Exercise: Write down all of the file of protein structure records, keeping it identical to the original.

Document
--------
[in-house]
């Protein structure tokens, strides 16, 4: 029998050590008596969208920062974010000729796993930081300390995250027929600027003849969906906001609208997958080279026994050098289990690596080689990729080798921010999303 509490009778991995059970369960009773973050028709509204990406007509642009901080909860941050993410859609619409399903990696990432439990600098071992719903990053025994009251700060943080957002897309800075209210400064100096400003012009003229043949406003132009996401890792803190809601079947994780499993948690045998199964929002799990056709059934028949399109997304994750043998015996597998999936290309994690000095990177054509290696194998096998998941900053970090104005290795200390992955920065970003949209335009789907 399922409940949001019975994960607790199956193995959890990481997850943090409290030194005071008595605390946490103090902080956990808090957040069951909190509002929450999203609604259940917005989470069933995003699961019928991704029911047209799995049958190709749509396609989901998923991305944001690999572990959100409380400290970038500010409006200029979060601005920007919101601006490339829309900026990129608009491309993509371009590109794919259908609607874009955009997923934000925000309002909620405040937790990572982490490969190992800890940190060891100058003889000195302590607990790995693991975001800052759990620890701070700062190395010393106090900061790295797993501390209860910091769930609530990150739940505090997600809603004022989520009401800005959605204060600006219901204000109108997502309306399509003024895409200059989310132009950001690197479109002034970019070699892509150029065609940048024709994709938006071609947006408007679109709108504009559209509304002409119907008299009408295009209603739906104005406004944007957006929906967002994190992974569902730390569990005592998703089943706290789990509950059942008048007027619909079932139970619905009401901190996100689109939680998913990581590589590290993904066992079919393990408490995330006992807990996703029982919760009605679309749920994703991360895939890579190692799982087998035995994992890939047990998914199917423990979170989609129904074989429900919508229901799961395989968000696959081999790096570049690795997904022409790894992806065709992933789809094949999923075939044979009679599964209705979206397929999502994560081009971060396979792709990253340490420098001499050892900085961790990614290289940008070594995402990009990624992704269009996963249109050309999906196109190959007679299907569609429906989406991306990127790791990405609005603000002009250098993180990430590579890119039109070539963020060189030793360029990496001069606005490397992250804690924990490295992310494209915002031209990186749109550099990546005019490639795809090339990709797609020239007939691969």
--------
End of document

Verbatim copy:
[in-house]
């Protein structure tokens, strides 16, 4: 029998050590008596969208920062974010000729796993930081300390995250027929600027003849969906906001609208997958080279026994050098289990690596080689990729080798921010999303 509490009778991995059970369960009773973050028709509204990406007509642009901080909860941050993410859609619409399903990696990432439990600098071992719903990053025994009251700060943080957002897309800075209210400064100096400003012009003229043949406003132009996401890792803190809601079947994780499993948690045998199964929002799990056709059934028949399109997304994750043998015996597998999936290309994690000095990177054509290696194998096998998941900053970090104005290795200390992955920065970003949209335009789907 399922409940949001019975994960607790199956193995959890990481997850943090409290030194005071008595605390946490103090902080956990808090957040069951909190509002929450999203609604259940917005989470069933995003699961019928991704029911047209799995049958190709749509396609989901998923991305944001690999572990959100409380400290970038500010409006200029979060601005920007919101601006490339829309900026990129608009491309993509371009590109794919259908609607874009955009997923934000925000309002909620405040937790990572982490490969190992800890940190060891100058003889000195302590607990790995693991975001800052759990620890701070700062190395010393106090900061790295797993501390209860910091769930609530990150739940505090997600809603004022989520009401800005959605204060600006219901204000109108997502309306399509003024895409200059989310132009950001690197479109002034970019070699892509150029065609940048024709994709938006071609947006408007679109709108504009559209509304002409119907008299009408295009209603739906104005406004944007957006929906967002994190992974569902730390569990005592998703089943706290789990509950059942008048007027619909079932139970619905009401901190996100689109939680998913990581590589590290993904066992079919393990408490995330006992807990996703029982919760009605679309749920994703991360895939890579190692799982087998035995994992890939047990998914199917423990979170989609129904074989429900919508229901799961395989968000696959081999790096570049690795997904022409790894992806065709992933789809094949999923075939044979009679599964209705979206397929999502994560081009971060396979792709990253340490420098001499050892900085961790990614290289940008070594995402990009990624992704269009996963249109050309999906196109190959007679299907569609429906989406991306990127790791990405609005603000002009250098993180990430590579890119039109070539963020060189030793360029990496001069606005490397992250804690924990490295992310494209915002031209990186749109550099990546005019490639795809090339990709797609020239007939691969």